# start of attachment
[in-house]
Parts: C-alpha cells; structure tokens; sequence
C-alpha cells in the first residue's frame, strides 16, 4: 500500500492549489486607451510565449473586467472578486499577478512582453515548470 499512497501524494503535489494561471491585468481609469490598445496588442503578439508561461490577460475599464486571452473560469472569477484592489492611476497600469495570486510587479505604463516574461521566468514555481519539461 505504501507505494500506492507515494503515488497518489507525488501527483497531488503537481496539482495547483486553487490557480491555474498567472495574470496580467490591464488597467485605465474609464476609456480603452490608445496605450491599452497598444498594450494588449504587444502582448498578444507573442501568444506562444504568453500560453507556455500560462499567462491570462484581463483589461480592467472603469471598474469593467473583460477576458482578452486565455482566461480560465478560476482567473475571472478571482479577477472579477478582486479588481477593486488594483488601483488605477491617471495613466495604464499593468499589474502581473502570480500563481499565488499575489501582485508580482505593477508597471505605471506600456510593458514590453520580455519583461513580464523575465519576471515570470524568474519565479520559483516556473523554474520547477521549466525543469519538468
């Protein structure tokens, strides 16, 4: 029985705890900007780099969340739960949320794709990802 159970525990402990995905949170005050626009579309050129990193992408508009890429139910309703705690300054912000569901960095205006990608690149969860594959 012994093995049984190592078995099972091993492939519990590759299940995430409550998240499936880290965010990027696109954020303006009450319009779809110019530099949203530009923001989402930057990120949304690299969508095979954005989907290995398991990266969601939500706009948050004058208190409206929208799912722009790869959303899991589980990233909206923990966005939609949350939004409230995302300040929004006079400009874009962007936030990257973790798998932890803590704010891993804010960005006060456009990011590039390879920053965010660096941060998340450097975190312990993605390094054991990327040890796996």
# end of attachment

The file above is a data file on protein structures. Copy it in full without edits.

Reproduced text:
[in-house]
Parts: C-alpha cells; structure tokens; sequence
C-alpha cells in the first residue's frame, strides 16, 4: 500500500492549489486607451510565449473586467472578486499577478512582453515548470 499512497501524494503535489494561471491585468481609469490598445496588442503578439508561461490577460475599464486571452473560469472569477484592489492611476497600469495570486510587479505604463516574461521566468514555481519539461 505504501507505494500506492507515494503515488497518489507525488501527483497531488503537481496539482495547483486553487490557480491555474498567472495574470496580467490591464488597467485605465474609464476609456480603452490608445496605450491599452497598444498594450494588449504587444502582448498578444507573442501568444506562444504568453500560453507556455500560462499567462491570462484581463483589461480592467472603469471598474469593467473583460477576458482578452486565455482566461480560465478560476482567473475571472478571482479577477472579477478582486479588481477593486488594483488601483488605477491617471495613466495604464499593468499589474502581473502570480500563481499565488499575489501582485508580482505593477508597471505605471506600456510593458514590453520580455519583461513580464523575465519576471515570470524568474519565479520559483516556473523554474520547477521549466525543469519538468
């Protein structure tokens, strides 16, 4: 029985705890900007780099969340739960949320794709990802 159970525990402990995905949170005050626009579309050129990193992408508009890429139910309703705690300054912000569901960095205006990608690149969860594959 012994093995049984190592078995099972091993492939519990590759299940995430409550998240499936880290965010990027696109954020303006009450319009779809110019530099949203530009923001989402930057990120949304690299969508095979954005989907290995398991990266969601939500706009948050004058208190409206929208799912722009790869959303899991589980990233909206923990966005939609949350939004409230995302300040929004006079400009874009962007936030990257973790798998932890803590704010891993804010960005006060456009990011590039390879920053965010660096941060998340450097975190312990993605390094054991990327040890796996």